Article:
Deep vein thrombosis (DVT) is a blood clot that forms deep in the veins, usually in the lower leg or thigh. Sometimes these clots can break off and travel up through the bloodstream arriving at the lungs causing pulmonary embolism (PE).
We first heard about DVT when it was dubbed “economy-class syndrome,” in connection to the cramped legroom when flying economy.
But new research from the Medical Research Institute of New Zealand found that office workers who sit for eight hours days are also at risk for DVT. In fact, sitting for three hours without some kind of activity more then doubles your risk.
It can be hard to keep active if you have an office job, but little changes can make a big difference. Study author Professor Richard Beasley recommends workers get up from their desk at least every hour and move their feet from time to time while seated.
Varicose Veins Connection
Most varicose veins are harmless but in some people they develop into a condition called superficial vein thrombosis (SVT) where the vein becomes hard, painful and often inflamed. Most doctors believed that like varicose veins SVTs shouldn’t be ignored. However, a new study conducted by Dr. Barbara Binder at the Medical University of Graz, Austria and published in the Archives of Dermatology showed that many people with SVTs were also suffering from an unknown DVT.
“Superficial vein thrombosis is not a life-threatening disease, but the risk of concomitant DVT cannot be ignored,” Dr. Binder wrote in her report.
According to the American Heart Lung and Blood Institute, only half of people with DVT have symptoms. Consult your doctor immediately if you have any of the following symptoms:
- Swelling of the leg or along a vein in the leg.
- Pain or tenderness in the leg, which you may feel only when standing or walking.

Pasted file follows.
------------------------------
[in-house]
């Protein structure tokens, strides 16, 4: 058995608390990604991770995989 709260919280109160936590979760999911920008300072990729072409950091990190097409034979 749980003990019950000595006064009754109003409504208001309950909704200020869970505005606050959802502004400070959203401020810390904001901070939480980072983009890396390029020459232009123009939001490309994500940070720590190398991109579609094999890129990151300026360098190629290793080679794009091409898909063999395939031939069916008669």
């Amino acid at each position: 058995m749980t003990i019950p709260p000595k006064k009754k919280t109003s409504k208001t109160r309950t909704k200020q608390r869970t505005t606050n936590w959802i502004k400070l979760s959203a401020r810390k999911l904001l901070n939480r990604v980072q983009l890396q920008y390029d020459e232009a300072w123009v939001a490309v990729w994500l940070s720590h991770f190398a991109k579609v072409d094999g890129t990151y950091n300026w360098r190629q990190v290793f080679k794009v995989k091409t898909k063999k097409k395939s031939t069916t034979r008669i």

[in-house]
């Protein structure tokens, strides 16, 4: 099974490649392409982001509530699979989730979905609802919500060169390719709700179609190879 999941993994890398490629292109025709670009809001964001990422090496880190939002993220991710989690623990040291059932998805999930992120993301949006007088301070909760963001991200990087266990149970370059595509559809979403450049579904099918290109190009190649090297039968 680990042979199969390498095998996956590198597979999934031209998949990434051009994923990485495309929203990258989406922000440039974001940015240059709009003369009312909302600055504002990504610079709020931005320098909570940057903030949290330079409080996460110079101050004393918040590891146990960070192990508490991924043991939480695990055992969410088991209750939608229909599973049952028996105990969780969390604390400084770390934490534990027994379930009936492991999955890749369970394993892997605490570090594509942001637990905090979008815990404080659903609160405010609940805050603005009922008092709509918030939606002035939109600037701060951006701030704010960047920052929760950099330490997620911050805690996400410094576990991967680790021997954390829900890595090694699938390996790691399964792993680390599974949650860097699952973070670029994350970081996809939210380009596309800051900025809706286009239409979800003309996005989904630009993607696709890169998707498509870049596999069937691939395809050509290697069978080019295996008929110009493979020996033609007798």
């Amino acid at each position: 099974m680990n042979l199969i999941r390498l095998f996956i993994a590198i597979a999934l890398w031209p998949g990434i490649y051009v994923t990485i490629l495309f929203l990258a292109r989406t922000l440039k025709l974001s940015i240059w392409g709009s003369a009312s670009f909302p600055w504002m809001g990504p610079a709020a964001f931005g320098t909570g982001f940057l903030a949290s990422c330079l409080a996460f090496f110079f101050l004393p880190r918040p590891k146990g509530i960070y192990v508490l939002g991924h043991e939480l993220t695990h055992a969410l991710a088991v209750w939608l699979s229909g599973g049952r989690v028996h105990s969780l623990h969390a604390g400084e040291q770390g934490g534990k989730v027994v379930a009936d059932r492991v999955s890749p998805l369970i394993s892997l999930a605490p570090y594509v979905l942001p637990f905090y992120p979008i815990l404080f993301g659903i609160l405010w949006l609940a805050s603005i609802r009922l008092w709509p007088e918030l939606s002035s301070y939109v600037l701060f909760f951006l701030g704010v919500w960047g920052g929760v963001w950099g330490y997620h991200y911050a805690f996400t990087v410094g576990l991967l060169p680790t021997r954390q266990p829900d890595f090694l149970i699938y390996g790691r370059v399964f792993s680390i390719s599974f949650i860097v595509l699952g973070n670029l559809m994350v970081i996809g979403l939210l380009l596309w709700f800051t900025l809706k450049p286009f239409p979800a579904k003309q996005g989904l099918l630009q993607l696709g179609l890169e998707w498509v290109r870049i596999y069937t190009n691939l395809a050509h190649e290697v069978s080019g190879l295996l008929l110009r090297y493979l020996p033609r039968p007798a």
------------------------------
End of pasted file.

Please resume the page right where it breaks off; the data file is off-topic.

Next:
- Increased warmth in the area of the leg that’s swollen or in pain.
- Red or discoloured skin on the leg
Danger of Pulmonary Embolism
What makes DVT so dangerous is that many people don’t know they have the condition until it develops into a pulmonary embolism, a blood clot to the lung. PE is a life threatening condtion. Consult your doctor immediately is you have any of the following symptoms:
- Unexplained shortness of breath
- Pain with deep breathing
- Coughing up blood
- Rapid breathing and a fast heart rate
Treatment for DVT is usually a blood thinner and anticoagulants. These medications won’t dissolve blood clots but can prevent any new ones from forming. Your doctor may also suggest you start wearing graduated compression stockings to reduce swelling after a blood clot has developed.
As with most conditions, prevention is the best medicine. You can stop varicose veins and SVT from developing into something more serious and lower your risk of DVT by following these simple suggestions:
- Stand up from your desk at least once an hour-walk to the kitchen, pop out for a coffee or take the stairs to the floor above you and back.
- Walk over to talk to a colleague rather than send an email.
- Better still, go for a quick walk with your colleague while you talk.
- While seated, regularly circle your feet in both directions and stretch your hands, arms and torso.
- Move your legs and flex and stretch your feet to encourage blood flow in your calves.
- Wear loose and comfortable clothing.
- Drink plenty of fluids and avoid alcohol.
- The anti-varicose diet, rich in fibre, flavonoids, Vitamin C and antioxidants, can reduce inflammation and improve criculation.
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